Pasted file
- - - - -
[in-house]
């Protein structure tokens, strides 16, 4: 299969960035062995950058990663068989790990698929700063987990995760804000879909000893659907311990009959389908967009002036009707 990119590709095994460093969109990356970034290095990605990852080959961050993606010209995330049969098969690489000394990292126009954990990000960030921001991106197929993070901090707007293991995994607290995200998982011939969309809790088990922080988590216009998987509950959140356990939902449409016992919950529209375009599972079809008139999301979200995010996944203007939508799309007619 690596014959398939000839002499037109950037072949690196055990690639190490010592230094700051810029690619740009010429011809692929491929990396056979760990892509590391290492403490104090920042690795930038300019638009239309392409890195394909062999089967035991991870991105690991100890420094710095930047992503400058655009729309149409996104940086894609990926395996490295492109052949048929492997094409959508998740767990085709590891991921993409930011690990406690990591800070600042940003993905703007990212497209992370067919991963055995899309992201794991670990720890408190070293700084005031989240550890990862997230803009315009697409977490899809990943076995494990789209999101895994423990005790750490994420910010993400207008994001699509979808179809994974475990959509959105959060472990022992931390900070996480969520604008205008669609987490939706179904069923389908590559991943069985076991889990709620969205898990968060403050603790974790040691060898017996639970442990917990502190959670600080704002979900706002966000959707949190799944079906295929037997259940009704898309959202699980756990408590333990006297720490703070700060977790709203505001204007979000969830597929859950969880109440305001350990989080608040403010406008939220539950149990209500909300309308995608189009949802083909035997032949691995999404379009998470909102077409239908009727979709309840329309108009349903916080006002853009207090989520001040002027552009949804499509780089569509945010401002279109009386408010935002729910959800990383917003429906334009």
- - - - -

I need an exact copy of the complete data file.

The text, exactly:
[in-house]
């Protein structure tokens, strides 16, 4: 299969960035062995950058990663068989790990698929700063987990995760804000879909000893659907311990009959389908967009002036009707 990119590709095994460093969109990356970034290095990605990852080959961050993606010209995330049969098969690489000394990292126009954990990000960030921001991106197929993070901090707007293991995994607290995200998982011939969309809790088990922080988590216009998987509950959140356990939902449409016992919950529209375009599972079809008139999301979200995010996944203007939508799309007619 690596014959398939000839002499037109950037072949690196055990690639190490010592230094700051810029690619740009010429011809692929491929990396056979760990892509590391290492403490104090920042690795930038300019638009239309392409890195394909062999089967035991991870991105690991100890420094710095930047992503400058655009729309149409996104940086894609990926395996490295492109052949048929492997094409959508998740767990085709590891991921993409930011690990406690990591800070600042940003993905703007990212497209992370067919991963055995899309992201794991670990720890408190070293700084005031989240550890990862997230803009315009697409977490899809990943076995494990789209999101895994423990005790750490994420910010993400207008994001699509979808179809994974475990959509959105959060472990022992931390900070996480969520604008205008669609987490939706179904069923389908590559991943069985076991889990709620969205898990968060403050603790974790040691060898017996639970442990917990502190959670600080704002979900706002966000959707949190799944079906295929037997259940009704898309959202699980756990408590333990006297720490703070700060977790709203505001204007979000969830597929859950969880109440305001350990989080608040403010406008939220539950149990209500909300309308995608189009949802083909035997032949691995999404379009998470909102077409239908009727979709309840329309108009349903916080006002853009207090989520001040002027552009949804499509780089569509945010401002279109009386408010935002729910959800990383917003429906334009």